Switzerland's moves this week to stem the rise of the franc were criticized on Thursday by Norwegian and Canadian officials concerned about the impact of the franc-euro peg on global currency markets.

"/> Switzerland's moves this week to stem the rise of the franc were criticized on Thursday by Norwegian and Canadian officials concerned about the impact of the franc-euro peg on global currency markets.

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EURO

Franc peg irks Norway and Canada

Switzerland's moves this week to stem the rise of the franc were criticized on Thursday by Norwegian and Canadian officials concerned about the impact of the franc-euro peg on global currency markets.

Investors poured into other currencies belonging to economies considered financially solid, with Norway among the top destinations, the Wall Street Journal (WSJ) reported.

Norwegians were greeted on Wednesday by the strongest krone in eight years.

The decision by the SNB to set a minimum price for the franc at €1.20 on Tuesday was seen as an act of desperation by investors who began to buy Norwegian kroner that afternoon.

The franc fell instantly by 7.7 percent to arrive at that minimum, while the euro slumped further against the Norwegian currency.

Norway’s central bank governor Oystein Olsen is considering cutting interest rates to slow down the flow of money into the Norwegian krone.

“A swift policy response – likely lower interest rates – is in the offing if the krone keeps rising,“ Olsen told the Wall Street Journal, warning investors that a burgeoning krone would hamper the Norwegian economy.

Norges Bank, Norway’s central bank, stated that liquidity in the krone was too low for it to be considered a haven, while dismissing speculation that it would follow Zurich’s lead and intervene to weaken its currency.

“We have a policy based on not intervening. That remains,“ Olsen told the Financial Times on Wednesday.

Canadian Finance Minister Jim Flaherty on Thursday told the WSJ he is “concerned“ about Switzerland’s move into foreign exchange markets, which he believes could spark currency wars where countries compete for low exchange rates for their own currency.

Flaherty said he would raise the matter at Friday’s Group of Seven (G7) meeting of finance ministers in Marseille, France.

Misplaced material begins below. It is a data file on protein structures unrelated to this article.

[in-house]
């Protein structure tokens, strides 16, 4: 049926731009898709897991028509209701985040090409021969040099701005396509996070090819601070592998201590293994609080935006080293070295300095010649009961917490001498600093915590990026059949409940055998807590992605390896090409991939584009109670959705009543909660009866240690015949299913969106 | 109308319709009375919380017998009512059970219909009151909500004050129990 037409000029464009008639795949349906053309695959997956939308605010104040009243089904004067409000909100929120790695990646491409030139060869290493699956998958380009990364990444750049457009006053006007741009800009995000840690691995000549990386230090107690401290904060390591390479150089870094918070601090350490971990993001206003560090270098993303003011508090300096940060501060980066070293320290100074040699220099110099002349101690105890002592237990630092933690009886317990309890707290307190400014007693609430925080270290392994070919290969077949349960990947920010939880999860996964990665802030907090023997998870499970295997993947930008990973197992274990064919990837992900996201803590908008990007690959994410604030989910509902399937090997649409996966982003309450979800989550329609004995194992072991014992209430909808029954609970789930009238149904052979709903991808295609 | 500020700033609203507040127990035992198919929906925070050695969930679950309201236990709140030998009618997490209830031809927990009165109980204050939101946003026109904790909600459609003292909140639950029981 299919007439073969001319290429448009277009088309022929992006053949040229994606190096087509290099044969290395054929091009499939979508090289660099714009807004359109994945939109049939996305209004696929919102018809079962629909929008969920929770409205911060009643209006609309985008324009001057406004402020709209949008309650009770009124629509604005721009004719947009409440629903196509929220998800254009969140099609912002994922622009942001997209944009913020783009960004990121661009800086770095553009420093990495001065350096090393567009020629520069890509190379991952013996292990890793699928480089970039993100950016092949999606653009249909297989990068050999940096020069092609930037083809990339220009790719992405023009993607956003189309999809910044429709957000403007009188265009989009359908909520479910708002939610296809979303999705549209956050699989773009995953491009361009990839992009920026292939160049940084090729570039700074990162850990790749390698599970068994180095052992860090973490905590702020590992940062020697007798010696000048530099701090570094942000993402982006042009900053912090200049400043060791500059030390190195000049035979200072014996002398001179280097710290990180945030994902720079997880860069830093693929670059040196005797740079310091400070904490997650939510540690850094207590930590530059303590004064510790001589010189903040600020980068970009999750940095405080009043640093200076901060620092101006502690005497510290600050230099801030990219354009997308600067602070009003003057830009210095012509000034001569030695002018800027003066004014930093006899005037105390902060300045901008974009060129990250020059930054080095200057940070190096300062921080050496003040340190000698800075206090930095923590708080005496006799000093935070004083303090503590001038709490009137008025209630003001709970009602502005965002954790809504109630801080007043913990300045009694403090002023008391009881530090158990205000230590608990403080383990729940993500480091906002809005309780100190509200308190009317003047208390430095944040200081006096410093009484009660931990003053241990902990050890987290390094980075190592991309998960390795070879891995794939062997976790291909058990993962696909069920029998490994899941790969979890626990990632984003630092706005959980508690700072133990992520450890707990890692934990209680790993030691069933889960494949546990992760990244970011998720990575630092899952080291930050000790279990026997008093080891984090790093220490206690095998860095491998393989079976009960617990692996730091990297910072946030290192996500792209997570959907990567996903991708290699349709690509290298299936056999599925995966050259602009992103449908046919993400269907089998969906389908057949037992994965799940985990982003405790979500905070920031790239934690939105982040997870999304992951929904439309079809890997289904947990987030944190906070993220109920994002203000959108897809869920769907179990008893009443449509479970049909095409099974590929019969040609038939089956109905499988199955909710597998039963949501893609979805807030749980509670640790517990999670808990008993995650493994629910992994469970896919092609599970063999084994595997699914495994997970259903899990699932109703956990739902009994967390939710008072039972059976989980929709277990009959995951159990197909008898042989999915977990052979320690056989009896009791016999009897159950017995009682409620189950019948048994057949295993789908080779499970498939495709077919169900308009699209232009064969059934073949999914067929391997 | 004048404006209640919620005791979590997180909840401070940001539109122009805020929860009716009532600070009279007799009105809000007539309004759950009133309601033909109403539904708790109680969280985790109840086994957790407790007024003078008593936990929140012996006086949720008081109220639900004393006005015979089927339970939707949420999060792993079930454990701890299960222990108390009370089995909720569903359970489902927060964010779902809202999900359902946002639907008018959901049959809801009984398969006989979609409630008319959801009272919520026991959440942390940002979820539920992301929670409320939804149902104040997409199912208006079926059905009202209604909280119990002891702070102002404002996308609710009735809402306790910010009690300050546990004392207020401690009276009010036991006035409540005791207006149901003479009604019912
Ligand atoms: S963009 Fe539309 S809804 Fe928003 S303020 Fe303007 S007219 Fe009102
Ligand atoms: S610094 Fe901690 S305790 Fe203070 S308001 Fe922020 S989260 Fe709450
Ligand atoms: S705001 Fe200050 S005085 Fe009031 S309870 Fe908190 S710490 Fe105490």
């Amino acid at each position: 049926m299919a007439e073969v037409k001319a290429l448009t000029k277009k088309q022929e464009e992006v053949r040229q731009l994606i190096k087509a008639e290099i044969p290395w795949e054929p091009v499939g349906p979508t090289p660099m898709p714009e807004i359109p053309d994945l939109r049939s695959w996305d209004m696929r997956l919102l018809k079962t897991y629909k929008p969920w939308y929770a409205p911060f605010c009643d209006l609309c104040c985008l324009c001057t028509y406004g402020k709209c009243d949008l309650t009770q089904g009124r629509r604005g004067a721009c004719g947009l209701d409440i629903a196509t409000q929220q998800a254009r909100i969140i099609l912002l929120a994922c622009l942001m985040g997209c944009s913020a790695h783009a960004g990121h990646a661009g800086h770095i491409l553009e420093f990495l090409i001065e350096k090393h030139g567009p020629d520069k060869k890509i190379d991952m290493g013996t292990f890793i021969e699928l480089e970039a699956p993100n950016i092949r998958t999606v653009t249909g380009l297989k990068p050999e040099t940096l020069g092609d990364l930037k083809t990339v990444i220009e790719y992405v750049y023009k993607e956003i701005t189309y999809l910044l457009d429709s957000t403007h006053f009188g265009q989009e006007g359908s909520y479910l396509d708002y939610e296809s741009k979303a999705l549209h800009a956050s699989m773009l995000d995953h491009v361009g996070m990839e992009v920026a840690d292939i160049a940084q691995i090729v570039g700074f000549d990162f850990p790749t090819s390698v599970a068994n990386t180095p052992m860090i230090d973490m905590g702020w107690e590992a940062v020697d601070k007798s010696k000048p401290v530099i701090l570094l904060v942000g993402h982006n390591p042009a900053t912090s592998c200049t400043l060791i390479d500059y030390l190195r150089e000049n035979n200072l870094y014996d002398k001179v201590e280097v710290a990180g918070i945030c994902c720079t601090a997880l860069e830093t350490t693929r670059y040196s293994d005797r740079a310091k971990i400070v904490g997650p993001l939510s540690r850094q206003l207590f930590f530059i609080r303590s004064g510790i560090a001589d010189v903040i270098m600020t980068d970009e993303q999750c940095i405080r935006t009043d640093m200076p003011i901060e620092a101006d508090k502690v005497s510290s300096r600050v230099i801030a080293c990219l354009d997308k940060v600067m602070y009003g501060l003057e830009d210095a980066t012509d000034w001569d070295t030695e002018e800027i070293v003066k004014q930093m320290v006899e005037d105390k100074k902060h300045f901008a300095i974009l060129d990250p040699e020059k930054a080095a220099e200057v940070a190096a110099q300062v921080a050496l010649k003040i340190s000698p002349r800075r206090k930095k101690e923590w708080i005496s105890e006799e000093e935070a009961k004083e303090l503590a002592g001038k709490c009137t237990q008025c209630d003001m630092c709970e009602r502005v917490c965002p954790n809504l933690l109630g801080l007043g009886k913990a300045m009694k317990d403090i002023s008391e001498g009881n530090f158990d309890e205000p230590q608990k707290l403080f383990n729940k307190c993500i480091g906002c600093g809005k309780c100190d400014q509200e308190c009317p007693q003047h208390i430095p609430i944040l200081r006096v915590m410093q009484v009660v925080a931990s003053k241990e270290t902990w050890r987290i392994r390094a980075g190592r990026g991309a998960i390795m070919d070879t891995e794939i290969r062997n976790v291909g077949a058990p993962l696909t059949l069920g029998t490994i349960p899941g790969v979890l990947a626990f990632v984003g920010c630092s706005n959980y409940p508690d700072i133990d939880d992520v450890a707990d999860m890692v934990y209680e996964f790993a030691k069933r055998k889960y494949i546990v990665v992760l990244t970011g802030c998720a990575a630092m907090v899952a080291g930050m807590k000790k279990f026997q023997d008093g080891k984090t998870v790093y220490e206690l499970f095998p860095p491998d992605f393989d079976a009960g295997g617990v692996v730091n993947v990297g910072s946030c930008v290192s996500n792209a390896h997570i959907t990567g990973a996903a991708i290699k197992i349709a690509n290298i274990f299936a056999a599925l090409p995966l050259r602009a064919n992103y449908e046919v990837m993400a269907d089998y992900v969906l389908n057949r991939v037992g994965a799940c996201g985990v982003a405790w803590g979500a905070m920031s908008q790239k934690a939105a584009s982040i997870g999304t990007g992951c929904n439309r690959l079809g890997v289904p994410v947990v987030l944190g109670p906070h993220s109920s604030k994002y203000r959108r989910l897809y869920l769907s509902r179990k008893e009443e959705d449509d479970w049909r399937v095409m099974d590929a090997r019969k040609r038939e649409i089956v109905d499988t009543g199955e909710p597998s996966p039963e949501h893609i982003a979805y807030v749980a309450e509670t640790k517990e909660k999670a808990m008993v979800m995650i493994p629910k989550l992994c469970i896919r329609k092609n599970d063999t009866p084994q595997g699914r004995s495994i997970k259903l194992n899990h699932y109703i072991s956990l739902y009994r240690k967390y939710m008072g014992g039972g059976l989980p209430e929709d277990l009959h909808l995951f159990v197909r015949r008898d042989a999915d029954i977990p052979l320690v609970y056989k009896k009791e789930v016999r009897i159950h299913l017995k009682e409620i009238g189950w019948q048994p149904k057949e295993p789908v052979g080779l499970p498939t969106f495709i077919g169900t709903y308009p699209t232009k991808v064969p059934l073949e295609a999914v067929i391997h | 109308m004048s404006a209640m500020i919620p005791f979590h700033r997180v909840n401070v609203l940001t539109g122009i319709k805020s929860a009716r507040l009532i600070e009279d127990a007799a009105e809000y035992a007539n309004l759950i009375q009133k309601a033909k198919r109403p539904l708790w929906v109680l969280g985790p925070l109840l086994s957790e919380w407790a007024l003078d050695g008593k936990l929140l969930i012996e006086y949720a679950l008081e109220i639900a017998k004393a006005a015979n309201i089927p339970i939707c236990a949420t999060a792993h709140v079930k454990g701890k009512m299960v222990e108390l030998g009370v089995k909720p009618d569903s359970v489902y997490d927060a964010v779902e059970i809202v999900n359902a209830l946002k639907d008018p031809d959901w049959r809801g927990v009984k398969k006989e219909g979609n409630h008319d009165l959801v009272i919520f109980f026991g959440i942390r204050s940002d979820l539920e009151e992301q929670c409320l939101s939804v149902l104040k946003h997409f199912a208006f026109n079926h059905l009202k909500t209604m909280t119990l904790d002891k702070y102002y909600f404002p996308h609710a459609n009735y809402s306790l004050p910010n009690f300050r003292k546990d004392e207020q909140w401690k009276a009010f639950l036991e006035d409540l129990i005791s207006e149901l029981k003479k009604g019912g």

The Swiss National Bank surprised markets on Tuesday by placing a floor on the euro’s value against the Swiss franc to deal with vast rises in the value of the traditional safe-haven franc amid financial turmoil.  

The central bank vowed to do everything possible, including buying “unlimited quantities” of foreign currency, to prevent the franc from rising.

The Swiss franc had risen strongly in response to the eurozone debt crisis, hitting Swiss exporters and the tourism industry hard.

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FOOTBALL

‘I hope Puma don’t make condoms’: Shaqiri

Switzerland's Xherdan Shaqiri says he hoped the country's shirt manufacturer Puma "doesn't make condoms" after several Swiss players ended their Euro 2016 match with France with shredded jerseys.

'I hope Puma don't make condoms': Shaqiri
Puma makes the Swiss shirts. Photo: AFP

Four Swiss players – Admir Mehmedi, Breel Embolo, Blerim Dzemaili and Granit Xhaka – had to change their shirts in the first half of the goalless draw in Lille on Sunday.

Recent Arsenal recruit Xhaka had to change his shirt again in the second half.

“I hope Puma doesn't make condoms,” Shaqiri told Switzerland's SRF broadcaster.

Former England striker Gary Lineker took the opportunity to poke fun on Twitter, writing: “Swiss team's Puma shirts tearing like paper. Adidas ball bursting. You can never rely on German efficiency!”

Other Twitter users compared the shirts to Swiss cheese – full of holes.

 

German manufacturer Puma apologized.

“Our five Puma teams have played 10 games at Euro 2016 before this without experiencing this problem,” the company said.

It later  blamed a manufacturing flaw. Its investigation had found that “there was a faulty batch of material in which the yarn was damaged during production”, the company said in a statement.

The Swiss shirts will be needed for at least one more match as the team has qualified for the second round.

Puma's German rival Adidas said Monday it had agreed a four-year deal to remain kit supplier to Germany until 2022 worth more than 50 million euros ($56.5 million) a year.

The agreement with the world champions came in the face of competition from US giant Nike for the prestigious contract.

 

 

 

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